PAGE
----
Attenuation of thrombin-mediated fibrin formation via changes in fibrinogen conformation induced by reaction with S-nitroso-N-acetylpenicillamine, but not S-nitrosoglutathione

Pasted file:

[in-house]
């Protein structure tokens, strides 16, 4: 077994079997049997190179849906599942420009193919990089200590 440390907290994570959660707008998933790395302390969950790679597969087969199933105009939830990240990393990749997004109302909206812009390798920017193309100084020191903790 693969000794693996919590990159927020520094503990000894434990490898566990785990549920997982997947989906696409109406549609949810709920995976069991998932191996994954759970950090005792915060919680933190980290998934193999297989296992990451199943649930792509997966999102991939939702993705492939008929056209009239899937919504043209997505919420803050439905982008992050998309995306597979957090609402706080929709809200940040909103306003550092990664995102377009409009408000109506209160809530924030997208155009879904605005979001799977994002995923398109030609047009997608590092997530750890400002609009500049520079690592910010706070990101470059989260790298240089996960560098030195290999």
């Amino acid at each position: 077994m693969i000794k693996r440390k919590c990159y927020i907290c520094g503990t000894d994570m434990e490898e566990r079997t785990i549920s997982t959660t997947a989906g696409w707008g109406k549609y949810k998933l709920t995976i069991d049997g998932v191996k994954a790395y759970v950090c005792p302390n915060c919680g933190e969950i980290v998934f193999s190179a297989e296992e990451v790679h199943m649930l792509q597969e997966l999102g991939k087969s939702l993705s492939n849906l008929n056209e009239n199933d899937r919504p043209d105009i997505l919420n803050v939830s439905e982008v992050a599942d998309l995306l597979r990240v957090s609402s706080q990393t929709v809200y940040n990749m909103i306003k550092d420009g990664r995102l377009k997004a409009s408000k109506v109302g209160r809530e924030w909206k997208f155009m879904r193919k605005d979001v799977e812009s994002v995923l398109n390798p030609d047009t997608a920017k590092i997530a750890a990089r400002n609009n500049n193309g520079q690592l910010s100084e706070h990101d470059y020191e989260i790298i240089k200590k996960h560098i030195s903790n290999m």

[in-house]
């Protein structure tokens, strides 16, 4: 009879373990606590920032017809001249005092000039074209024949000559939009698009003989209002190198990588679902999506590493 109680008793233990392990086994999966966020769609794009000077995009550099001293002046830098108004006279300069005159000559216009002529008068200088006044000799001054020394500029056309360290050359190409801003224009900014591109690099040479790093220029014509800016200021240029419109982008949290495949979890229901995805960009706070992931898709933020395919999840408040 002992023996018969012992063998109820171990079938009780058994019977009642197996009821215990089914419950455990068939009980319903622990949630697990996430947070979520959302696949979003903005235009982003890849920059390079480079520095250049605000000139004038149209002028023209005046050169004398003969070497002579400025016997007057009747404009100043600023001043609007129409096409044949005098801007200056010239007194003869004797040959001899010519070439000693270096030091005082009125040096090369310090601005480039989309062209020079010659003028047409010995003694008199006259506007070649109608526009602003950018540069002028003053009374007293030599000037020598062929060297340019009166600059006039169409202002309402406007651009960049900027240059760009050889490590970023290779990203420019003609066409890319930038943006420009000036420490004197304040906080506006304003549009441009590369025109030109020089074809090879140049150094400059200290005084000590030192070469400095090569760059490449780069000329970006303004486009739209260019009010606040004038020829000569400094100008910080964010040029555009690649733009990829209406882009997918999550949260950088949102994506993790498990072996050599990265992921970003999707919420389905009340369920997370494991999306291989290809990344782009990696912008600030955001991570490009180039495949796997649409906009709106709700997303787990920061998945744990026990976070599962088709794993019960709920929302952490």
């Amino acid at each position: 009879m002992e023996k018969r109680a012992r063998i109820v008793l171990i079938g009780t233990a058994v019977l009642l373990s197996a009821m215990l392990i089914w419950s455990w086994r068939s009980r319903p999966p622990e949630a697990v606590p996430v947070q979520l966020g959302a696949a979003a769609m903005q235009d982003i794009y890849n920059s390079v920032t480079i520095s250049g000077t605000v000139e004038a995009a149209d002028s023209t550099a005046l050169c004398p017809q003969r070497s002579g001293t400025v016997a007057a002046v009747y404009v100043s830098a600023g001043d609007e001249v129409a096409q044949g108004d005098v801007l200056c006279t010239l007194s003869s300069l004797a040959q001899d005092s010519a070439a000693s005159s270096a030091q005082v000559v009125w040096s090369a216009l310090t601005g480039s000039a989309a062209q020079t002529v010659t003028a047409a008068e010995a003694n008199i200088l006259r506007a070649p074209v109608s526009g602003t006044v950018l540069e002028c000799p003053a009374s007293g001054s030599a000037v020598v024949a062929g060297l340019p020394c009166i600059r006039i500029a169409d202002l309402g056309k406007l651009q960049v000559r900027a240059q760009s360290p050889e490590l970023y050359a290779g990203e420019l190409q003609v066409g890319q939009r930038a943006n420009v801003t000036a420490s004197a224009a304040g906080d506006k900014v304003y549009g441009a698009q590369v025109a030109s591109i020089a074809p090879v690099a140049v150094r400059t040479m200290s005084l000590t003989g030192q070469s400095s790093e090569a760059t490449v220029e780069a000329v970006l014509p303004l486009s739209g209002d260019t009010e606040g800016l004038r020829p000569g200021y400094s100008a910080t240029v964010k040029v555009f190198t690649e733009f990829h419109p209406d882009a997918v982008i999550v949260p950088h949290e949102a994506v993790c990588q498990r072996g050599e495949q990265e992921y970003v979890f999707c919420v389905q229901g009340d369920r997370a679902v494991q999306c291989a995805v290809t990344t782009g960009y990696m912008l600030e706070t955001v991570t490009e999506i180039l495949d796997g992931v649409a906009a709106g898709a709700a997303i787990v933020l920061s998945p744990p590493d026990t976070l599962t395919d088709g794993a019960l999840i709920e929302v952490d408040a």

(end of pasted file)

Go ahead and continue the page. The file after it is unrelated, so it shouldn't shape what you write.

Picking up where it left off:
Previous work using a 4 h rabbit thrombogenicity model has shown that a nitric oxide (NO)-generating polymer extracorporeal circuit (ECC) with infusion of S-nitroso-N-acetyl-penicillamine (SNAP) preserved platelets even though platelets were activated, as shown by an increase in the glycoprotein p-selectin. The platelet preservation mechanism was shown to be due to a changing fibrinogen structure leading to attenuation of platelet aggregation. To understand the effects that SNAP, another RSNO, S-nitroso-glutathione (GSNO), as well as the non-RSNO, sodium nitroprusside (SNP), may have on human fibrinogen polymerization, this in vitro study evaluated the effects of released NO on thrombin-mediated fibrin formation and fibrinogen structure. Thrombin-induced fibrin formation at 300 μM SNAP (50 + 11% of baseline) was significantly reduced compared to SNAP's parent, N-acetyl-penicillamine (NAP), (95 ± 13%) after 1 h of RSNO exposure. GSNO, its parent, glutathione (GSH), and 1000 ppm NO gas did not attenuate the thrombin-mediated fibrin formation. SNAP, NAP and SNP exposure for 1 h, however, did not decrease thrombin activity by directly inhibiting thrombin itself. Changes in fibrinogen conformation as measured by intrinsic tryptophan fluorescence significantly decreased in the 300 μM SNAP (38 057 ± 1196 mean fluorescence intensity (MFI)) and SNP (368 617 ± 541 MFI) groups versus the NAP control (47 937 ± 1196 MFI). However, infused 1000 ppm NO gas had no direct effect on the ITF after 1 h of incubation at 37 °C. High performance liquid chromatography (HPLC) showed that fibrinogen degradation by 0.03 U ml−1 thrombin was concentration-dependently reduced after 1 h with SNAP but not with NAP or SNP. Western blotting analysis was done on the RSNOs, SNAP and NAP, and the non-RSNO, SNP, incubated fibrinogen solutions and the results showed that the percent level of the Aγ dimer with respect to total Aγ dimer + γ monomer was significantly reduced in the case of the SNAP group when compared to the SNP group. These results suggest that NO donors such as SNAP and SNP induce fibrinogen conformational changes by potentially nitrosating fibrinogen tyrosine residues. These NO-mediated fibrinogen changes induced via NO donors may provide another mechanism of NO for improving thromboresistance in ECCs.